(This 890th Buffalo Sunday News column was first published on April 13, 2008.)
Cornell artist Louis Agassiz Frertes painting of three species in various plumages.
Top three, rusty blackbird; middle three, red-winged blackbird; bottom two, bobolink
Three blackbirds are common to the Niagara Frontier during our summers. They are the brown-headed cowbird, the red-winged blackbird and the common grackle. A fourth species, the rusty blackbird, passes through the region as a spring and fall migrant on its way between states south of New York and the boreal forests of Canada.
The rusty blackbird has shown what the Migratory Bird Center of the Smithsonian National Zoological Park identifies as "chronic long-term and acute short-term population declines, based both on breeding season and wintering ground surveys." Moreover, the Center indicates: "The decline, although one of the most profound for any North American species, is poorly understood." For that reason in February Center members formed the International Rusty Blackbird Technical Working Group to study this species and seek understanding of its decline. They feel that the information they gather may have implications for many other species as well.
As one part of the Group's study, it is asking birders across North America to report observations of this species. They may do so on the Cornell Ornithology Lab's E-Bird website or directly to Sam Droege, USGS Patuxent Wildlife Research Center, BARC EAST, Building 308, Room 124, 10300 Baltimore Ave, Beltsville, MD 20705.
There is a problem associated with this reporting. It is easy to confuse rusty blackbirds with other blackbirds. For that reason I offer some identification suggestions.
European starling. I include this less closely related species quite simply because it too is black. In all seasons it is easily separated from true blackbirds by its short tail. In breeding plumage males also have a long yellow bill. Females and juveniles are grayer. Introduced to this country in 1890, it is now by far our most common bird.
Red-winged blackbird. Adult males are black except for their red over yellow shoulders which they spread when they sing that standard of our marshes: kong-ka-reee. Females are brown striped birds. Be careful, however. Some males show much less shoulder color and are often confused with rusty blackbirds.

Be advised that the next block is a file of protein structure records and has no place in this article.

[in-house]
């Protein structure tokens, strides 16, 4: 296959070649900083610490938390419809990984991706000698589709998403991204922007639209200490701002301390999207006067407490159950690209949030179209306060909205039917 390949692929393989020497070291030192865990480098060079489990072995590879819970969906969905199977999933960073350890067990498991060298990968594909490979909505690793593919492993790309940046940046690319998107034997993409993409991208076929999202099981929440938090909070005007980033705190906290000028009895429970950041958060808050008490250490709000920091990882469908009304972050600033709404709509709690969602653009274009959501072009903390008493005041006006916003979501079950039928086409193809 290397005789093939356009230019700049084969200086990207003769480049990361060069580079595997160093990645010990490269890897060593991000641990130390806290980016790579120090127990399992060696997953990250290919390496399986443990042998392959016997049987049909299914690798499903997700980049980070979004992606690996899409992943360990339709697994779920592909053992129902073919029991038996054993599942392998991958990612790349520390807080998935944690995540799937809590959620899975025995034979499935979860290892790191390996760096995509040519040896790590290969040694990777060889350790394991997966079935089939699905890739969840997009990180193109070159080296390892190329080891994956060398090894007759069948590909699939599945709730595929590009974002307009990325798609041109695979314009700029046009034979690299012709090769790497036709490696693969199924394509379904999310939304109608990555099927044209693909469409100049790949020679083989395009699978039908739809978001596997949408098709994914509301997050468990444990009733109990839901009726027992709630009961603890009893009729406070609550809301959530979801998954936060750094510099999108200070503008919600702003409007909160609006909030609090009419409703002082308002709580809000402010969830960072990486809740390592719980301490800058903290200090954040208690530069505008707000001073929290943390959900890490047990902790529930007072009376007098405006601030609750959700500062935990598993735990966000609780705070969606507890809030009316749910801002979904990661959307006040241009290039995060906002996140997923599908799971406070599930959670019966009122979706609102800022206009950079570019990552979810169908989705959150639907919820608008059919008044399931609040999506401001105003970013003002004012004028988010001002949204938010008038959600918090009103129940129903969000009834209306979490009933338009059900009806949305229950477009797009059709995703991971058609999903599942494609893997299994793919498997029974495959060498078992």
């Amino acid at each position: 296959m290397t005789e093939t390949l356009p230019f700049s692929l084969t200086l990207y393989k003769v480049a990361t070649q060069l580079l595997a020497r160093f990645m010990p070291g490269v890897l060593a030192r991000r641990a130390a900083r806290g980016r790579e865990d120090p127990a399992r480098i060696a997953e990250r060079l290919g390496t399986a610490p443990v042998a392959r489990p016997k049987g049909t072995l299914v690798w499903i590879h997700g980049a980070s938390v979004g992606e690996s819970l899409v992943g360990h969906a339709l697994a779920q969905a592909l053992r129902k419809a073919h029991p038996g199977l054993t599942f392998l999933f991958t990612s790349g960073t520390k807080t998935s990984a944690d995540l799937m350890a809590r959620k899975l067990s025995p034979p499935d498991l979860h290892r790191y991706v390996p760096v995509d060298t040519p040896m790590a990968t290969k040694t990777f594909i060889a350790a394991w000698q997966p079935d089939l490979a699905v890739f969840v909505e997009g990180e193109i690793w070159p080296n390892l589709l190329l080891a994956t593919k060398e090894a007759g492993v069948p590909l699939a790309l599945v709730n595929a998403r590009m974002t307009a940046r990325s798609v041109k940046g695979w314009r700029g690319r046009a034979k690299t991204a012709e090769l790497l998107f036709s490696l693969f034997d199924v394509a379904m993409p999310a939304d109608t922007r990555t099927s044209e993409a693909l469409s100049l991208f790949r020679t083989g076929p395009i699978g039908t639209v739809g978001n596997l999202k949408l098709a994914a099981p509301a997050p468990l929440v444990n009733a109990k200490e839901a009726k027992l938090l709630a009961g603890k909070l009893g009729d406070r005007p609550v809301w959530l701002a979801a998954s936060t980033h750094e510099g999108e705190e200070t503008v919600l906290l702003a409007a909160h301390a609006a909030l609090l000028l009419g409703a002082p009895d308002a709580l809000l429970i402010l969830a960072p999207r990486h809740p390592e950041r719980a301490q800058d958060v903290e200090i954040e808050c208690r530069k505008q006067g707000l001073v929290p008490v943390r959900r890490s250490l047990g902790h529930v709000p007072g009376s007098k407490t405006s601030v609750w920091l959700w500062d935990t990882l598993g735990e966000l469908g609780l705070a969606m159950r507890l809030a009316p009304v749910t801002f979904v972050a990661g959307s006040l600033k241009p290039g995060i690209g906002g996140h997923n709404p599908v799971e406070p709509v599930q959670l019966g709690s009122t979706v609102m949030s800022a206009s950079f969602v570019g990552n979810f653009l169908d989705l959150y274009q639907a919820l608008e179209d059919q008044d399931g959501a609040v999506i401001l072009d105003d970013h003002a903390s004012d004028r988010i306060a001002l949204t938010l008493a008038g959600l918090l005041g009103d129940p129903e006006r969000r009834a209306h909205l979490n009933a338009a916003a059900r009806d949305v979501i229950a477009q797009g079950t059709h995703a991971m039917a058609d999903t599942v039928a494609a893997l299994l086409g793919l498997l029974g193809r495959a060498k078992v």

Brown-headed cowbird. Males are small blackbirds with, as the name suggests, brown heads. Females are plain brown.
Common grackle. Our largest black bird with a long wedge-like tail. In bright light the black is iridescent with purple highlights. Males and females are similar.
Bobolink. Like the starling, this is not a true blackbird, but most of its body is black. Breeding males are easily distinguished by the white of their backs and the pale yellow of the backs of their heads. Females look like large sparrows.
Rusty blackbird. With that background I turn to the species of interest here. Breeding males are very similar to red-winged blackbirds but they are all black. Remember, however, that some red-wings do not show those shoulder epaulettes either. Females are plain brown with a narrow black eye-line. There are two ways to distinguish this species: by its pale eyes and by its call from which its name is derived. Grackles are the only other species of this group that have this pale eye, but they differ in size and tail length. The rusty blackbirds song sounds like a rusty gate opening, a gurgling start followed by a high pitched squeek.
Rusty blackbirds are most common here in April and October. They often accompany the large flocks of migrating red-winged blackbirds that occur at this time as well. Both species are most often associated with wetlands. Although they can appear anywhere during migration, including occasionally at bird feeders, I have found them most often along Sour Springs Road in the Iroquois National Wildlife Refuge and in the marshes along River Road in North Tonawanda.
Here is what Arthur Cleveland Bent said about rusty blackbirds in 1958: "The spring migration of the rusty blackbirds is spectacular, noisy, and ubiquitous; the birds may be seen in enormous numbers almost anywhere, following the plowman as he cultivates his land, blackening the stubble or grain fields, filling the air in passing clouds, or gathering to sing in the leafless treetops along the roadsides or in the swampy woods and roosting at night in the swamps and sloughs."
Those numbers are long gone. In many areas the thousands of fifty years ago are down to dozens today.